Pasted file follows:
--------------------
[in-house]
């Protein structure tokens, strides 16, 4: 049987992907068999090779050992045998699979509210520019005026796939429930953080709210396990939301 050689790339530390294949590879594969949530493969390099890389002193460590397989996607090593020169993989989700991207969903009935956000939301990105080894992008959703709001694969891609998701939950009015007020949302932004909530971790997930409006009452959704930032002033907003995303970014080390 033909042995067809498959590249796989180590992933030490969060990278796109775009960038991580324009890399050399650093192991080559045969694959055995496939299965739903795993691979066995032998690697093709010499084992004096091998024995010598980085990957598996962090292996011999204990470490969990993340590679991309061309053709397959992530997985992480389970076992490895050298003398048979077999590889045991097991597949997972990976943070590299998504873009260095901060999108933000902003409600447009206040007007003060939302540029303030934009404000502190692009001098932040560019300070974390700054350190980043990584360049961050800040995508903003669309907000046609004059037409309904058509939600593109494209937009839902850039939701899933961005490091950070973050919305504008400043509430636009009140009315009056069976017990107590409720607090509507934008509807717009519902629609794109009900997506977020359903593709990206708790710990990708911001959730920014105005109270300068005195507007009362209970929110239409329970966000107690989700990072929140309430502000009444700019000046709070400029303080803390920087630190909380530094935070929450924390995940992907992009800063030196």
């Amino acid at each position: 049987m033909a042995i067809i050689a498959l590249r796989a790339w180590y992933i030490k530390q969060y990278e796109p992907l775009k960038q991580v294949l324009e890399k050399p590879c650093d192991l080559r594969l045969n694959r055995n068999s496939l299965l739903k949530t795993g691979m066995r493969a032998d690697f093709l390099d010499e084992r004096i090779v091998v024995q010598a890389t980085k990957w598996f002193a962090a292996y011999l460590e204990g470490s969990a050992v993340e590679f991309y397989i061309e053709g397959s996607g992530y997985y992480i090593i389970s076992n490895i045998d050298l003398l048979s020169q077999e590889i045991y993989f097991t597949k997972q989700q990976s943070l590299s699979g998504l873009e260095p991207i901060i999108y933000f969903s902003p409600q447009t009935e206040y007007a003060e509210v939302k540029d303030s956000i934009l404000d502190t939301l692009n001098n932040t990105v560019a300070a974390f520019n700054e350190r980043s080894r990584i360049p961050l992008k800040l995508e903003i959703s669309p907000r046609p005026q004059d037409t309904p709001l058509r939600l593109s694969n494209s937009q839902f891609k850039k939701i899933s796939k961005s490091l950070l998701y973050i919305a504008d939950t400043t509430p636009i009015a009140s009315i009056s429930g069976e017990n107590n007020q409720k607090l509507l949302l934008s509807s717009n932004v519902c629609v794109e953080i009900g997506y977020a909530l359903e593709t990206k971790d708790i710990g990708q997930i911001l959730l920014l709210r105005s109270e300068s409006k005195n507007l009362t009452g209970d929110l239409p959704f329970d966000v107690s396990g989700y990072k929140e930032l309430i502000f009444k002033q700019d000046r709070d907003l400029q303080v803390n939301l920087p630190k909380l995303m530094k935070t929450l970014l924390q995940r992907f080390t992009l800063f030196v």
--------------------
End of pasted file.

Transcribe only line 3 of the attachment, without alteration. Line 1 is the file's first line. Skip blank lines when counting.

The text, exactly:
């Amino acid at each position: 049987m033909a042995i067809i050689a498959l590249r796989a790339w180590y992933i030490k530390q969060y990278e796109p992907l775009k960038q991580v294949l324009e890399k050399p590879c650093d192991l080559r594969l045969n694959r055995n068999s496939l299965l739903k949530t795993g691979m066995r493969a032998d690697f093709l390099d010499e084992r004096i090779v091998v024995q010598a890389t980085k990957w598996f002193a962090a292996y011999l460590e204990g470490s969990a050992v993340e590679f991309y397989i061309e053709g397959s996607g992530y997985y992480i090593i389970s076992n490895i045998d050298l003398l048979s020169q077999e590889i045991y993989f097991t597949k997972q989700q990976s943070l590299s699979g998504l873009e260095p991207i901060i999108y933000f969903s902003p409600q447009t009935e206040y007007a003060e509210v939302k540029d303030s956000i934009l404000d502190t939301l692009n001098n932040t990105v560019a300070a974390f520019n700054e350190r980043s080894r990584i360049p961050l992008k800040l995508e903003i959703s669309p907000r046609p005026q004059d037409t309904p709001l058509r939600l593109s694969n494209s937009q839902f891609k850039k939701i899933s796939k961005s490091l950070l998701y973050i919305a504008d939950t400043t509430p636009i009015a009140s009315i009056s429930g069976e017990n107590n007020q409720k607090l509507l949302l934008s509807s717009n932004v519902c629609v794109e953080i009900g997506y977020a909530l359903e593709t990206k971790d708790i710990g990708q997930i911001l959730l920014l709210r105005s109270e300068s409006k005195n507007l009362t009452g209970d929110l239409p959704f329970d966000v107690s396990g989700y990072k929140e930032l309430i502000f009444k002033q700019d000046r709070d907003l400029q303080v803390n939301l920087p630190k909380l995303m530094k935070t929450l970014l924390q995940r992907f080390t992009l800063f030196v």